Some tips for explaining your pain to your physio
Pain is something we have all experienced, yet precisely describing our pain to physiotherapists and doctors can still be a challenging task. Pain symptoms are personal, changing and subjective.
What Mary describes as “10 out of 10 pain” may be considered “pretty bad pain” to Jessica.
For those battling the invisible pain caused by fibromyalgia, complex regions pain syndrome, or chronic pain after cancer treatment, accurately conveying the location, frequency and depth of the discomfort can be particularly challenging.
The International Association for the Study of Pain (IASP) defines pain as:
“An unpleasant sensory and emotional experience associated with actual or potential tissue damage, or described in terms of such damage.”
For a patient, pain is normally the reason they see a physiotherapist. For the physio, pain is one of the indicators we use to get to the root cause of your ailment.
Acute pain is sudden and serves a useful biological purpose and activates the sympathetic nervous system in a way that makes diagnosis easier and more accurate.
Chronic pain or Persistent pain is one of the most difficult issues faced by healthcare professionals and can be caused without direct injury to a particular area in the body and can be concocted by the brain. 
The pain scale
0 – Pain-free
1 – Pain is very mild, barely noticeable.
2 – Minor pain with occasional stronger twinges.
3 – Pain is noticeable and sometimes distracting from activities.
Moderate Pain—Disrupting normal daily living activities
4 – Moderate pain that can be ignored for a period of time, but is still distracting.
5 – Moderately strong pain that can’t be ignored for more than a few minutes, but you still can work or participate in regular activities.
6 – Moderately strong pain that interferes with normal daily activities. Difficulty concentrating.
Severe Pain that reduces daily quality of life
7– Severe pain that significantly limits your ability to perform normal daily activities or maintain healthy sleep.
8– Intense pain where physical activity is severely limited and thinking and conversing requires great effort.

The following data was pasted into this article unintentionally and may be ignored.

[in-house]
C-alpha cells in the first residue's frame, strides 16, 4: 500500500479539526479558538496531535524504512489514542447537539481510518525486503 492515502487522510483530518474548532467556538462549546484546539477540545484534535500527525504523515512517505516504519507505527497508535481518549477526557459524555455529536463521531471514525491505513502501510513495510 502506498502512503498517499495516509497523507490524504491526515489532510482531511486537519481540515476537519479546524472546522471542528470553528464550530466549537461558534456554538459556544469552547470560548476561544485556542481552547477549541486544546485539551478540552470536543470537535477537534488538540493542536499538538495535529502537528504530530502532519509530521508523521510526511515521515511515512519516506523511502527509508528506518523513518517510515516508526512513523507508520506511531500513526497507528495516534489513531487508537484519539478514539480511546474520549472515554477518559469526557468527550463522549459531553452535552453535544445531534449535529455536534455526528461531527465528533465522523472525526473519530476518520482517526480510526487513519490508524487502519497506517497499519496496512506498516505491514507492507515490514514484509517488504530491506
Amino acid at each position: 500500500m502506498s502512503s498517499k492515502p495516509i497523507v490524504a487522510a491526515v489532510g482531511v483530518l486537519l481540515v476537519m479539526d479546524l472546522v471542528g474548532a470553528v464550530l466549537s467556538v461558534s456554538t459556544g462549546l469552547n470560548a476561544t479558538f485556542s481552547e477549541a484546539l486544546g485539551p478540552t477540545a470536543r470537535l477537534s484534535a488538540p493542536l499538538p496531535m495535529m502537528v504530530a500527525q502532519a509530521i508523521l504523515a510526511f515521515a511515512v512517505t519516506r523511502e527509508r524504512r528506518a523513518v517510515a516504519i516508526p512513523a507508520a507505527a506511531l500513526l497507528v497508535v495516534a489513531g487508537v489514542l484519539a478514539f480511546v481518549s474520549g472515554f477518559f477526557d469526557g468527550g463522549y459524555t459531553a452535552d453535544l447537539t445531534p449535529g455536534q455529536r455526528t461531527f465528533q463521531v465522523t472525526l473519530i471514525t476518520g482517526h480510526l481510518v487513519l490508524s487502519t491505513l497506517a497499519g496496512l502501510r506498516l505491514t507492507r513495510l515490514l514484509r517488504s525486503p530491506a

9– Excruciating, crying out in agony pain. Unable to converse.
10– Unspeakable pain. Bedridden and mobility may be compromised.
How do I describe my pain to a physio?
All of your pain and experiences are real and valid.
Before arriving to your appointment and while pain is present, try monitoring your pain using a diary and writing questions for your physio as they pop into your head. Nothing is worse than getting to the end of your appointment and realising that the question you have been meaning to ask your physio has completely slipped your mind.
- Is the pain recent or ongoing?
- Where does it hurt?
- What does the pain feel like?
- When does it happen?
- How bad is the pain?
- What makes it feel worse?
- What makes it feel better?
- What activities does it disrupt?
My Pain Feels Like…
Sometimes there might not be one word that describes your pain perfectly, but here are some you can try and use:
Aching, burning, dull, hot, intense, numb, piercing, pinching, radiating, sharp, shooting, spasms, stabbing, tender, tingling and throbbing.
Most of the time, people experience one or two consistent pain “feelings” but some can experience a range of sensations.
The most common pain types are:
- Sharp stabbing pain
- Extreme heat or burning sensation
- Extreme cold
- Throbbing, inflamed tissue
I hope some of these strategies can help you communicate about pain more effectively with your health professionals. If you’re interested in booking an appointment with us at Lane Cove Physio, give us a call on (02) 9428 5772 or book online at [email protected]